“When I wake up I collect my dreams on a journal and many of them inspire me to take new pictures. I always shoot with natural lights and look for beautiful natural landscapes to complete my vision.”
Diana Debord (born in 1984) is a fine art photographer from Italy, currently based in Novara (Italy). She is self-taught when it comes to photography. Diana Debord is represented by Trevillion Image Library.
“As a child I was more interested in insects, astronomy and ghosts than dolls, I’ve always felt attracted to obscurity. Now that I’m into photography, I like to create images that merge decadent romanticism with dreamlike atmospheres, drawing inspiration from dreams or nightmares, paintings and books. I like to pack my photos with vivid colours, symbols and natural elements, just like dreamscapes captured by my camera.”
Interview with Diana Debord
Diana, what was your most memorable moment shooting pictures?
Taking self-portraits alone in an abandoned house – creepy!
Why did you become a photographer?
I used to draw and paint as a child, then I spent my adolescence playing guitar in a band and trying to become a rock star! I always felt the urge to express my ideas and thoughts, and photography is the best way I know to do that. It’s just me, my camera and my dreams, and I can create what I want to see.
What does photography mean to you and what do you want to transmit with your pictures?
Capitalist society tends to obliterate beauty. We are overwhelmed with images showing women as products or objects. I want the beauty of romanticism, art and real women to come back before the eyes of people. I like when people tell me that my photos convey something to them, I like to know their feelings and emotions and knowing that people are inspired by them gives me an incredible energy.
Which photographer has inspired you most?
Sarah Moon and Julia Margaret Cameron are two of my favourite photographers. I like how their photos can guide you in a dreamland, and the eternal beauty of their black and white pictures.
“Very often I say to myself: I would like to make a photo where nothing happens. But in order to eliminate, there has to be something to begin with. For nothing to happen, something has to happen first.”
Your favorite photography quote?
“I have no fear of photography as long as it cannot be used in heaven and in hell.”
I think this quote could describe what I’m trying to picture: photos that look like they were taken in heaven or hell!
How would you describe your photographic voice and creative process?
My photos come by chance, however I always have a starting idea. I dream a lot and I’m suspected to have narcolepsy. When I wake up I collect my dreams on a journal and many of them inspire me to take new pictures. I always shoot with natural lights and look for beautiful natural landscapes to complete my vision.
What’s important in order to develop an own photographic voice?
I think the more eclectic you are, the more you can develop your own style. If you like and are inspired by many different things, they will become part of your works in the end. I’m always looking for new artists, places, images, sounds to inspire me.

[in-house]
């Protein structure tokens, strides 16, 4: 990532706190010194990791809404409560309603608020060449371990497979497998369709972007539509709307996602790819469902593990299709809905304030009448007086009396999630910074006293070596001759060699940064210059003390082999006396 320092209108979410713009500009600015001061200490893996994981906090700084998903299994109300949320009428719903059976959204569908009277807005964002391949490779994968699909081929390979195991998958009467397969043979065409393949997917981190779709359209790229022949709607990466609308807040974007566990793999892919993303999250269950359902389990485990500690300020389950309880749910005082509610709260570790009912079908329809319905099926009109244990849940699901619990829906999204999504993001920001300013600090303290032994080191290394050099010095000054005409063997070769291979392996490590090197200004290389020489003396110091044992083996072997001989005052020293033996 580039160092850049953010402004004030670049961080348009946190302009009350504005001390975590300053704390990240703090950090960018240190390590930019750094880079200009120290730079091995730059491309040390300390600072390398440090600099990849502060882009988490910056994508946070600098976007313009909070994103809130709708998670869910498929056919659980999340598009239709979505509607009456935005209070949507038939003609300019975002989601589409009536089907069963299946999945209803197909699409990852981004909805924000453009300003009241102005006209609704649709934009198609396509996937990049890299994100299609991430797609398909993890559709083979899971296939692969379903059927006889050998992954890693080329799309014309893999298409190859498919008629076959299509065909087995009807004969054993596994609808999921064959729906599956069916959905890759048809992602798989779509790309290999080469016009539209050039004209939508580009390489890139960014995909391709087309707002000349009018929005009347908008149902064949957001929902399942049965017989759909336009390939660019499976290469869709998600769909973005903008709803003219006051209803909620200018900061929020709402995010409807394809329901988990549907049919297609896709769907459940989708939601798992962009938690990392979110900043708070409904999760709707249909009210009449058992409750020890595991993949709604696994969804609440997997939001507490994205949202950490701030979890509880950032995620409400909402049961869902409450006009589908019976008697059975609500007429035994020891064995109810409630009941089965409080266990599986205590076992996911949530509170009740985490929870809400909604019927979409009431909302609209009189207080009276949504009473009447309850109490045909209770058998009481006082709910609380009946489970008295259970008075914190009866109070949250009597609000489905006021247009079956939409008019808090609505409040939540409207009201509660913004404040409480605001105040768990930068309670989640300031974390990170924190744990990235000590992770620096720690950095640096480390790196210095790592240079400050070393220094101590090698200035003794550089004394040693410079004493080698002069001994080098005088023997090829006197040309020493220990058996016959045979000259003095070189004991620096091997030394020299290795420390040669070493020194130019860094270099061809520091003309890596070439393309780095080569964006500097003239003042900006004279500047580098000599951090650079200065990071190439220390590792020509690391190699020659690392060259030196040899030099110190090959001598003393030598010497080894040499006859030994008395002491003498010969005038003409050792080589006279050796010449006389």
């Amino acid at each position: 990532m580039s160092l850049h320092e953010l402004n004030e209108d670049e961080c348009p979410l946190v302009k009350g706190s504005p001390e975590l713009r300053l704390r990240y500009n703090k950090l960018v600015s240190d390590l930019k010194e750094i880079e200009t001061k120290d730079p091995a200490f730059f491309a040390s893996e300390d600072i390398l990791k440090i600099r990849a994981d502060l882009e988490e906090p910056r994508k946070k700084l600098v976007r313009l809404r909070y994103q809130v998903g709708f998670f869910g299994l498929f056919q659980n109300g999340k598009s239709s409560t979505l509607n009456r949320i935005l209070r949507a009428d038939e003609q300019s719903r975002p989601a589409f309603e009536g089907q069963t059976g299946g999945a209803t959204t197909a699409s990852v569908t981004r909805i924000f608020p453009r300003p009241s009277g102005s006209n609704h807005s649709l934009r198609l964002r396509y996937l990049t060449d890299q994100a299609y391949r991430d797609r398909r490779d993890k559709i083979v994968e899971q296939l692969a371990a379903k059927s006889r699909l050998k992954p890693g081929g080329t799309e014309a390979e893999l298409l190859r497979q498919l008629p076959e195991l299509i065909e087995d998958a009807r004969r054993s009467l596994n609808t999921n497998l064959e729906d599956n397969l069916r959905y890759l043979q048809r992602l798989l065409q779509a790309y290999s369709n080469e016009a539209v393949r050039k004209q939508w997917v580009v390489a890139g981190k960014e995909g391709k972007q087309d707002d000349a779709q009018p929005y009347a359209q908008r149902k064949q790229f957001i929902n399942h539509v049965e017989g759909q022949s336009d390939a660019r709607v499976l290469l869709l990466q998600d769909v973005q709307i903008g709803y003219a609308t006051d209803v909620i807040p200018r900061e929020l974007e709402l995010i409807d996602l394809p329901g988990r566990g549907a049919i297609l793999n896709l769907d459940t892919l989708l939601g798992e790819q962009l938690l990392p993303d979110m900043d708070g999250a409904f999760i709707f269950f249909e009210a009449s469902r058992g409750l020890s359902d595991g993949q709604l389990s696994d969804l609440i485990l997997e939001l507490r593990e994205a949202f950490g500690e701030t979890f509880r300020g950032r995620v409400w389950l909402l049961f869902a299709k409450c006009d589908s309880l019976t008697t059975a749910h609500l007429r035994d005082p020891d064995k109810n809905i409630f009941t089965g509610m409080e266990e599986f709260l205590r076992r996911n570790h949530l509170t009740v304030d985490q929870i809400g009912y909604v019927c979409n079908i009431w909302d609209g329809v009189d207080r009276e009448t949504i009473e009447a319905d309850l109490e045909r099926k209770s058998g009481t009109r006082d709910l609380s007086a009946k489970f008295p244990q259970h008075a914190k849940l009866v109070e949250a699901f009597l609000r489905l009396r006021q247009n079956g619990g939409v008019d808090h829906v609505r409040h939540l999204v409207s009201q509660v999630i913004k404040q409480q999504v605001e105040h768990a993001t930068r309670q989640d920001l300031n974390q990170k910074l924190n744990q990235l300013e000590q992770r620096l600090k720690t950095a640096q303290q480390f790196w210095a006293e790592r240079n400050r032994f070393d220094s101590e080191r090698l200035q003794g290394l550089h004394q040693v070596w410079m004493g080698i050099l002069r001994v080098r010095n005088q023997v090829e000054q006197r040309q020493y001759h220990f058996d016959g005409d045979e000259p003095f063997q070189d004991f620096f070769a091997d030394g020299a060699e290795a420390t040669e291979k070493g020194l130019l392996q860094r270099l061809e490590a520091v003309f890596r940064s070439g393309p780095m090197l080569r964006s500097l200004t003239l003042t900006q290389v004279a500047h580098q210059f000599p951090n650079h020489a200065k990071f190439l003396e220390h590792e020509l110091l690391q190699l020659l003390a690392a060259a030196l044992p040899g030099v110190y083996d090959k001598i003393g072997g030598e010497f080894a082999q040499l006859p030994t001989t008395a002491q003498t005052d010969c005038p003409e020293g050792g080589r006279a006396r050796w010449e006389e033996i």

What do you consider to be the axis of your work – technically and conceptually?
My main visual inspirations are paintings by Pre Raphaelites, Surrealists and Symbolists. So I guess the main characteristics of my works are more pictorial than photographic: composition and colors are extremely important to me and I often build an idea around colors and their combinations.
What qualities and characteristics does a good photographer need?
Being a fine art photographer means you always need new energy to create. Seeing what other people don’t see. Tenacity, self-criticism, outspokenness and eclecticism are the most important characteristics I think.
What does a photo need to be a great photo in your eyes?
I do agree with Oscar Wilde when he says that:
“Art should never try to be popular. The public should try to make itself artistic.”
I like everything made to express something, with enthusiasm and spontaneity.
Where do you draw inspiration from for your photographic projects?
I have very old-fashioned tastes! I draw inspiration from objects, images, books and movies from the Victorian and Edwardian eras. I love the Pre Raphaelites and Edgar Allan Poe and try to combine romanticism with decadentism. I also draw inspiration from my dreams or nightmares, which are often bizarre and elaborate.
What kind of photography equipment and photographic supplies do you use?
I use a Canon 550D, with 50mm f/1.8 lens. I also like using my film camera, an old Konica Minolta.
What’s your favorite website about photography?
What photography book would you recommend?
“The Photographer’s Handbook” by John Hedgecoe. It’s a book published in 1977 that covers a wide range of subjects: from exposure and composition to developing films. This is the first photography manual I got and it’s an incredible source of information.
Which advice would you give someone who wants to become a (professional) photographer?
Tenacity is important. I’m not a self-confident person, but when it comes to my personal goals I always try and reach them, no matter what people say. If you are sincere about your work and know your limits, then you just have to define the aims you can achieve. We usually want everything immediately, but Rome wasn’t built in a day! As an artist, you build your career doing everyday as best as you can, stepwise.